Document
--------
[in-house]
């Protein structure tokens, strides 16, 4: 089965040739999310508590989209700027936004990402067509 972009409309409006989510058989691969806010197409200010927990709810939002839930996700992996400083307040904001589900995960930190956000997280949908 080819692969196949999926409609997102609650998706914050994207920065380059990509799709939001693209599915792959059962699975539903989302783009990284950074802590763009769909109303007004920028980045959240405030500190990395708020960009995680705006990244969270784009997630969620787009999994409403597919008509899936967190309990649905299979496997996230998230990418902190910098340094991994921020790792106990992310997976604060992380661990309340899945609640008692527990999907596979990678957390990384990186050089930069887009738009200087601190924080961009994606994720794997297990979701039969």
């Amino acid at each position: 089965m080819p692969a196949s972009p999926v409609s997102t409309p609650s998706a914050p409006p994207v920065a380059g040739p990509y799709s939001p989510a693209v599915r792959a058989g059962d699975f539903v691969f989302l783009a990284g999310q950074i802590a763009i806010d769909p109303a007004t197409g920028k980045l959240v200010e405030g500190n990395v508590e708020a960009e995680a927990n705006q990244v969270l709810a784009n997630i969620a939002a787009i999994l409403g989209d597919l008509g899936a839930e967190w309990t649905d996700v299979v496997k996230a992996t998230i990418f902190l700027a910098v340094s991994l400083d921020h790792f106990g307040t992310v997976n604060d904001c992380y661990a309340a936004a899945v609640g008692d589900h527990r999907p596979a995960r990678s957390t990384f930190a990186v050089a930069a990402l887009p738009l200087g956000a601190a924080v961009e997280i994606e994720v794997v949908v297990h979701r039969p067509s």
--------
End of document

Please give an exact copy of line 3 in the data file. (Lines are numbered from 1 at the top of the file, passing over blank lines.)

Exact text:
């Amino acid at each position: 089965m080819p692969a196949s972009p999926v409609s997102t409309p609650s998706a914050p409006p994207v920065a380059g040739p990509y799709s939001p989510a693209v599915r792959a058989g059962d699975f539903v691969f989302l783009a990284g999310q950074i802590a763009i806010d769909p109303a007004t197409g920028k980045l959240v200010e405030g500190n990395v508590e708020a960009e995680a927990n705006q990244v969270l709810a784009n997630i969620a939002a787009i999994l409403g989209d597919l008509g899936a839930e967190w309990t649905d996700v299979v496997k996230a992996t998230i990418f902190l700027a910098v340094s991994l400083d921020h790792f106990g307040t992310v997976n604060d904001c992380y661990a309340a936004a899945v609640g008692d589900h527990r999907p596979a995960r990678s957390t990384f930190a990186v050089a930069a990402l887009p738009l200087g956000a601190a924080v961009e997280i994606e994720v794997v949908v297990h979701r039969p067509s």